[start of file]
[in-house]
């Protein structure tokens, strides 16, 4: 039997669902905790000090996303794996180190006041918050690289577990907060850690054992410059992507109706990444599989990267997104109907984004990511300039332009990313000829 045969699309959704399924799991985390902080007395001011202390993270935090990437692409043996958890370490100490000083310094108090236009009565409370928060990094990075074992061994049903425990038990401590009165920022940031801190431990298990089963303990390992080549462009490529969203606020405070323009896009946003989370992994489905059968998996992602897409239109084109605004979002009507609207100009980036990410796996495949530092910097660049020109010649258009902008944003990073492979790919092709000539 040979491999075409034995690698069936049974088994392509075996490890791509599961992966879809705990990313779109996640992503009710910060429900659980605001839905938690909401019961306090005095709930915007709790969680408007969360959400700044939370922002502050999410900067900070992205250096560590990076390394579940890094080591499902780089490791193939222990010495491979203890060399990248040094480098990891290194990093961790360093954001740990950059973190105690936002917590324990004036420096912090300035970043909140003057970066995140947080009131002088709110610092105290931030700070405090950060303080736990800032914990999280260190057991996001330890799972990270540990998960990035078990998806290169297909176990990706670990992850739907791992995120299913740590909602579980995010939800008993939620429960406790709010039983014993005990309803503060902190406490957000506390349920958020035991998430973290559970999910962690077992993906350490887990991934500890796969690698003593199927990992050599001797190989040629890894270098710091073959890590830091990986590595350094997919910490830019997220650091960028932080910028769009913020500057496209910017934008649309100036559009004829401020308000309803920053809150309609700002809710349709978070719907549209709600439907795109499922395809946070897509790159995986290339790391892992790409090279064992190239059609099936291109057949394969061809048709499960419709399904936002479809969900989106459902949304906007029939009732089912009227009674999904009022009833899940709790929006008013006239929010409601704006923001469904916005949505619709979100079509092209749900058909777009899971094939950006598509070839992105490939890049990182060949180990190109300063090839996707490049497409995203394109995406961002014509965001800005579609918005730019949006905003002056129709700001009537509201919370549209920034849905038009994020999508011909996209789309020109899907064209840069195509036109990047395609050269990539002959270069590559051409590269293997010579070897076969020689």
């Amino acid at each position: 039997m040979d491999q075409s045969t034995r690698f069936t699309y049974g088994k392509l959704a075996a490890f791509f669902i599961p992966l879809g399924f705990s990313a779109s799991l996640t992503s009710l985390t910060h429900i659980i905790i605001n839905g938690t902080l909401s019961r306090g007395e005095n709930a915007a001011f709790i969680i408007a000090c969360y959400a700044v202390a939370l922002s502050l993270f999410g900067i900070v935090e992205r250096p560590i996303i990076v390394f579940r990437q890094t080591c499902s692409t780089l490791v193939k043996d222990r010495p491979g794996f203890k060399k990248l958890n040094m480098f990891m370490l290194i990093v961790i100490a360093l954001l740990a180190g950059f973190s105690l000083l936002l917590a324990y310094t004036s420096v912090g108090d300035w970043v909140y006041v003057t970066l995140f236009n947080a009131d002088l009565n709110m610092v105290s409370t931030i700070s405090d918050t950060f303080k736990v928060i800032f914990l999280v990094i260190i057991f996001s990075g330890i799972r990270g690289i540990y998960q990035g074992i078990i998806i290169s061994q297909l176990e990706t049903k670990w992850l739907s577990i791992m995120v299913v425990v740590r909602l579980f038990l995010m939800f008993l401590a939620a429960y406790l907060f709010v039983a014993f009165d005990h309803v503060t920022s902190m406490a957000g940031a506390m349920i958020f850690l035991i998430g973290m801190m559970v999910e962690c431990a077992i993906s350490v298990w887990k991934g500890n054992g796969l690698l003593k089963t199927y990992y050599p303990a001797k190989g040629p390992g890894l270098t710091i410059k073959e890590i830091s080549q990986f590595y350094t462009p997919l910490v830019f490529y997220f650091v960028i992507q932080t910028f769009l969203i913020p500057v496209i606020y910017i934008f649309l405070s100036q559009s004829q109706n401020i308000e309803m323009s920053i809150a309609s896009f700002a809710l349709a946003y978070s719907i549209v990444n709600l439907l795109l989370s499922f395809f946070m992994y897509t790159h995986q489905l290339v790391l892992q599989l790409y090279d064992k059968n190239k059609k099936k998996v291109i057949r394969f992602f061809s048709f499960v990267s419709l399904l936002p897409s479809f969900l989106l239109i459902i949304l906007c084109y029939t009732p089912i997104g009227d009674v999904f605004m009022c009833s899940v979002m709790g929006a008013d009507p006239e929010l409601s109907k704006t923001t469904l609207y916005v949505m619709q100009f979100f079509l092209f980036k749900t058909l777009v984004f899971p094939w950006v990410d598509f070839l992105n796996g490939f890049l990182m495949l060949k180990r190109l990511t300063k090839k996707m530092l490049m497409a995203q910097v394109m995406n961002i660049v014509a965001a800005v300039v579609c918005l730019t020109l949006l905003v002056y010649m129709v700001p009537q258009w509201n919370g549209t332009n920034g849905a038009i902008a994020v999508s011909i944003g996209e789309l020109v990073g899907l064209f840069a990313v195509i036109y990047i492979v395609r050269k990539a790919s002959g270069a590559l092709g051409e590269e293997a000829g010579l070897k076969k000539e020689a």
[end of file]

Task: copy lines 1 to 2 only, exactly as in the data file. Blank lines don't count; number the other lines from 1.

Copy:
[in-house]
């Protein structure tokens, strides 16, 4: 039997669902905790000090996303794996180190006041918050690289577990907060850690054992410059992507109706990444599989990267997104109907984004990511300039332009990313000829 045969699309959704399924799991985390902080007395001011202390993270935090990437692409043996958890370490100490000083310094108090236009009565409370928060990094990075074992061994049903425990038990401590009165920022940031801190431990298990089963303990390992080549462009490529969203606020405070323009896009946003989370992994489905059968998996992602897409239109084109605004979002009507609207100009980036990410796996495949530092910097660049020109010649258009902008944003990073492979790919092709000539 040979491999075409034995690698069936049974088994392509075996490890791509599961992966879809705990990313779109996640992503009710910060429900659980605001839905938690909401019961306090005095709930915007709790969680408007969360959400700044939370922002502050999410900067900070992205250096560590990076390394579940890094080591499902780089490791193939222990010495491979203890060399990248040094480098990891290194990093961790360093954001740990950059973190105690936002917590324990004036420096912090300035970043909140003057970066995140947080009131002088709110610092105290931030700070405090950060303080736990800032914990999280260190057991996001330890799972990270540990998960990035078990998806290169297909176990990706670990992850739907791992995120299913740590909602579980995010939800008993939620429960406790709010039983014993005990309803503060902190406490957000506390349920958020035991998430973290559970999910962690077992993906350490887990991934500890796969690698003593199927990992050599001797190989040629890894270098710091073959890590830091990986590595350094997919910490830019997220650091960028932080910028769009913020500057496209910017934008649309100036559009004829401020308000309803920053809150309609700002809710349709978070719907549209709600439907795109499922395809946070897509790159995986290339790391892992790409090279064992190239059609099936291109057949394969061809048709499960419709399904936002479809969900989106459902949304906007029939009732089912009227009674999904009022009833899940709790929006008013006239929010409601704006923001469904916005949505619709979100079509092209749900058909777009899971094939950006598509070839992105490939890049990182060949180990190109300063090839996707490049497409995203394109995406961002014509965001800005579609918005730019949006905003002056129709700001009537509201919370549209920034849905038009994020999508011909996209789309020109899907064209840069195509036109990047395609050269990539002959270069590559051409590269293997010579070897076969020689």